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'It is sad and it is tiring,' people dying from fentanyl is becoming too normal

Increase in El Paso County deaths and pills seized by Colorado Springs Police
Posted at 7:14 PM, May 07, 2024
and last updated 2024-05-07 21:14:00-04

COLORADO SPRINGS, Colo. — The leading cause of death in Americans 18 to 45 years old right now is fentanyl, according to the U.S. Drug Enforcement Administration (DEA).

The El Paso County Coroner's deputy chief medical examiner said people dying from fentanyl is becoming too normal.

"It is sad and it is tiring to see this," said Dr. Emily Russell-Kinsley.

Dr. Russell-Kinsley said fentanyl is easily hidden or mistaken for other drugs. "These are unnecessary deaths, no one has to die from this, these are preventable deaths."

The coroner's office reported nearly 100 people died from fentanyl in El Paso County in 2021. That number rose to 115 deaths in 2022.

In recent months, fentanyl busts and discussions have been in our community. In January, those closest to the fentanyl crisis in Southern Colorado said they were seeing fentanyl users tolerances increase.

WATCH: Doctors say Medicaid coverage falls short of escalating fentanyl use

A judge handed down the severest fentanyl -related sentencing in Colorado history in February.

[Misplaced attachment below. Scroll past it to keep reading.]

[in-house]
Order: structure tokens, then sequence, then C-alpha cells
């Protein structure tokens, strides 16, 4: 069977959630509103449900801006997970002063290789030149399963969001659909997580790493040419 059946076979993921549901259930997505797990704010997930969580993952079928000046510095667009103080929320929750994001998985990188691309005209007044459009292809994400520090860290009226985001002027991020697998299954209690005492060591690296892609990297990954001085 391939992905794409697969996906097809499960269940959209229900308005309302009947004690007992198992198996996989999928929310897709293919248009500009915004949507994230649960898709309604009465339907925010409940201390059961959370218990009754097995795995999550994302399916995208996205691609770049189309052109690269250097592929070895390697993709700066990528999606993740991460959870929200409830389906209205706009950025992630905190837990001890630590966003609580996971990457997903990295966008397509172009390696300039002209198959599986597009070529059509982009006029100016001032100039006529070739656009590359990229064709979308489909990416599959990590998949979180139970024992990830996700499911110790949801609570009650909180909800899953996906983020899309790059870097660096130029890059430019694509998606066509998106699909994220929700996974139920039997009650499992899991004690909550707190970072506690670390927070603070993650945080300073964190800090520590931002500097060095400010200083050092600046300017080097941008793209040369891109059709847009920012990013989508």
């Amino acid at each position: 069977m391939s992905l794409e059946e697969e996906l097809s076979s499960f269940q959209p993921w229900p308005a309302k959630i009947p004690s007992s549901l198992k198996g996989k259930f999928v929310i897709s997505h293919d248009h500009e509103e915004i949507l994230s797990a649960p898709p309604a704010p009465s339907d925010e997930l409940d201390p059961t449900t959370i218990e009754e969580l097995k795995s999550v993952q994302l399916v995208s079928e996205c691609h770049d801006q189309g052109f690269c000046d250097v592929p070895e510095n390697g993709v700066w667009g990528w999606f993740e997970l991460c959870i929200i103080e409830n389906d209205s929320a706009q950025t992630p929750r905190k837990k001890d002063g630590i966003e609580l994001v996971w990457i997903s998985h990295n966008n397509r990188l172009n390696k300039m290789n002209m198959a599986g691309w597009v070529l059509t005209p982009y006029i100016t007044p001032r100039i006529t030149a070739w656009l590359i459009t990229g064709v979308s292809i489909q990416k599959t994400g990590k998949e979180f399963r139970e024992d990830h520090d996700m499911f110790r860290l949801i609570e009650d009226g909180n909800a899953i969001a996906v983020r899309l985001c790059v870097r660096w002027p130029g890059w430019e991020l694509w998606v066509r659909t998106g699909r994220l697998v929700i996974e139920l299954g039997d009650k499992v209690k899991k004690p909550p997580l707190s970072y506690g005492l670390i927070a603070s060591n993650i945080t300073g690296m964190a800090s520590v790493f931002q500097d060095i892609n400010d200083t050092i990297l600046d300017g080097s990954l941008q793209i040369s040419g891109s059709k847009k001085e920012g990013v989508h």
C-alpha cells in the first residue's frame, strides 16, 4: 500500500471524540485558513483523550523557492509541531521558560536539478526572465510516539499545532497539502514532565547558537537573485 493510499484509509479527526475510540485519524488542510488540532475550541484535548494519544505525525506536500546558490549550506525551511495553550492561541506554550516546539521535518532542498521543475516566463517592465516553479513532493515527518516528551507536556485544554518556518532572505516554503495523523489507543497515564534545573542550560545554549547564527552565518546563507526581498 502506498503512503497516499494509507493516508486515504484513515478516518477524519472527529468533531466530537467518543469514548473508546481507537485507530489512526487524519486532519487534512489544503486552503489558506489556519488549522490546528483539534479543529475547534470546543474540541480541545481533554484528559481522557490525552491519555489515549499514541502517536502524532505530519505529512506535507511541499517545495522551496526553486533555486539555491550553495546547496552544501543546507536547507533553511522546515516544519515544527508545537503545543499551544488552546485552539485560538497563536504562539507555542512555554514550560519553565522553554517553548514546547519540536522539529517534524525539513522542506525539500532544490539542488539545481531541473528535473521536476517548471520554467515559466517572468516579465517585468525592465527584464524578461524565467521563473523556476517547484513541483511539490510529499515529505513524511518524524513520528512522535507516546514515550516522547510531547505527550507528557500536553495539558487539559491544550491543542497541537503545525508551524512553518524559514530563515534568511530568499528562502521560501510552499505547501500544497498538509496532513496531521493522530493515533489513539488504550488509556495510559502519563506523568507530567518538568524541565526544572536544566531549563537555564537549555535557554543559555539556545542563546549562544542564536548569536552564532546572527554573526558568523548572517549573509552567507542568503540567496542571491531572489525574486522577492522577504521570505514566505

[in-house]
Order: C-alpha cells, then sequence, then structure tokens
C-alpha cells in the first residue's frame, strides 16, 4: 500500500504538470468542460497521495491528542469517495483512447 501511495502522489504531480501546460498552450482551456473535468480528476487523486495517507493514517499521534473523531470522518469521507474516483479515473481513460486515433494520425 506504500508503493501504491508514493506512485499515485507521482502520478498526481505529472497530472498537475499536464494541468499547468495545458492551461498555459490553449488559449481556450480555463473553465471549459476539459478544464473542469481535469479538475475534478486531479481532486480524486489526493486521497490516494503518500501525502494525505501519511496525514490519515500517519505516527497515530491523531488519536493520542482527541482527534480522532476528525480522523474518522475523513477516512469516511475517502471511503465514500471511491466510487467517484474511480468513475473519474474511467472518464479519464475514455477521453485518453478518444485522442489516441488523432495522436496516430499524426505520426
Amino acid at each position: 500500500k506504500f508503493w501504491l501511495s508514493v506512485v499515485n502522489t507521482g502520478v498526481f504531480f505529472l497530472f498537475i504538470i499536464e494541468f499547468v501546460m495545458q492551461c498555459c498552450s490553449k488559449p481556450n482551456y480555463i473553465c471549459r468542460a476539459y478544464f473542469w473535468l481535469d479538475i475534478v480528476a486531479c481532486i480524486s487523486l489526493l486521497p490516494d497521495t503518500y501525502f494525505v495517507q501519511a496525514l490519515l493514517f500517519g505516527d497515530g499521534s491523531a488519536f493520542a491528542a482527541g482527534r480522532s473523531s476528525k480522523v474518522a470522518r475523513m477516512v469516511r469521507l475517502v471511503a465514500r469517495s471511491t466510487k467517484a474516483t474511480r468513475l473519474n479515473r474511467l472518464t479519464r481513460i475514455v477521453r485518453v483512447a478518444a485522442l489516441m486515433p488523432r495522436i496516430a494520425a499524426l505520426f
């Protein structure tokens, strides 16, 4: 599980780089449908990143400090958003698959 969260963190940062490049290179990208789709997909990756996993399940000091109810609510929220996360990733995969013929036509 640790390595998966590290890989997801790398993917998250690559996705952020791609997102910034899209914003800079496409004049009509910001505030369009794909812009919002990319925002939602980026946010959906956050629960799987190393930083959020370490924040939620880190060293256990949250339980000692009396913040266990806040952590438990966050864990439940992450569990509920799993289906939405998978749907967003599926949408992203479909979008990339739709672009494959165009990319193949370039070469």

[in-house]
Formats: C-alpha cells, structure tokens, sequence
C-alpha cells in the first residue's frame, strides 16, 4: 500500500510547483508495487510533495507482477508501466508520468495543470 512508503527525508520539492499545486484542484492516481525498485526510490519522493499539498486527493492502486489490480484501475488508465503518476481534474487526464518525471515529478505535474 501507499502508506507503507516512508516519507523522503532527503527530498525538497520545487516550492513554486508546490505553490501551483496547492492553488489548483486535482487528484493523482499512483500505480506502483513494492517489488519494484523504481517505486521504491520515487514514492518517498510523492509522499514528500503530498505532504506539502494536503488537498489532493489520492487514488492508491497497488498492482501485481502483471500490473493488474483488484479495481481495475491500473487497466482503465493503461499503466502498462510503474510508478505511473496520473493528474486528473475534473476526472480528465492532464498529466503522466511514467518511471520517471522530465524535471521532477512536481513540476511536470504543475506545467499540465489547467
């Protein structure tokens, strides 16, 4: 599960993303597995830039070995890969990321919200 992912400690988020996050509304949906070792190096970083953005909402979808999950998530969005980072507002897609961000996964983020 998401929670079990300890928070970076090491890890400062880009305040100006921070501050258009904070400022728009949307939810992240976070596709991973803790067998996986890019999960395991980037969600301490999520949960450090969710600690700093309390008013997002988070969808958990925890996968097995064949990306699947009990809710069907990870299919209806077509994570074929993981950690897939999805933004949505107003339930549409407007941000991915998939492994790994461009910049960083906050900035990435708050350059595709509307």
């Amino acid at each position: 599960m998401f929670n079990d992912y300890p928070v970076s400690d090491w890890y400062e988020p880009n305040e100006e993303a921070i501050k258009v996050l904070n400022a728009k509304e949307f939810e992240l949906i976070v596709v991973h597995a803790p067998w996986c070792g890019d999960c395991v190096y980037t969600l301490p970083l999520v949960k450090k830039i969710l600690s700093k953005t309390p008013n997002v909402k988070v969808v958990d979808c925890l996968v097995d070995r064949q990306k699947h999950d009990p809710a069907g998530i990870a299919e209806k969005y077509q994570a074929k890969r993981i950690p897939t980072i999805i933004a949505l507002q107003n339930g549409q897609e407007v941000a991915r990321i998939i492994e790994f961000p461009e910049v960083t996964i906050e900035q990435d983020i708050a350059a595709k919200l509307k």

In March, fentenayl pills were found on a charter bus after a Pueblo School District 60 4th grade field trip.

WATCH: Bus driver finds bag of fentanyl following elementary school field trip

Last month, Colorado Springs School District 11 and the Fourth Judicial District Attorney Michael Allen held a town hall meeting to discuss the fentanyl program in our community.

WATCH: District 11 and District Attorney Michael Allen host fentanyl town hall

The Drug Enforcement Administration (DEA) warns just two milligrams of fentanyl, equal to a few grains of salt, is enough to kill an adult.

"It's definitely a scary thing, like I said you don't think of it being here at home but it is something that's here, it's in so many communities," said a Colorado Springs Police spokesperson, Caitlin Ford.

In February alone, Springs police officers seized 9,501 pills of fentanyl and 11,518 in March.

"By taking a look at the numbers, you can see that is something that is growing each year," said Ford. "Community problems require community solutions, it's not necessarily something we can police ourselves out of."

“Fentanyl continues to destroy families in Colorado, Utah, Wyoming, Montana, and around the country,” said the DEA’s Rocky Mountain Field Division Acting Special Agent in Charge David Olesky.

The DEA seized over 77 million fake fentanyl pills in 2023 alone. More than 70,000 Americans died last year from fentanyl poisoning. The DEA also reported that during their testing of the pills seized, seven out of 10 contained a fatal dose of fentanyl.

In January, the DEA announced a record fentanyl seizure in Centennial, Colorado.

WATCH: More fentanyl floods into Colorado and Rocky Mountain West, warns DEA

National Fentanyl Awareness Day, May 7, was created by the nonprofit organization, Song for Charlie, a few years ago. To learn more about the nonprofit, visit Song for Charlie's website.

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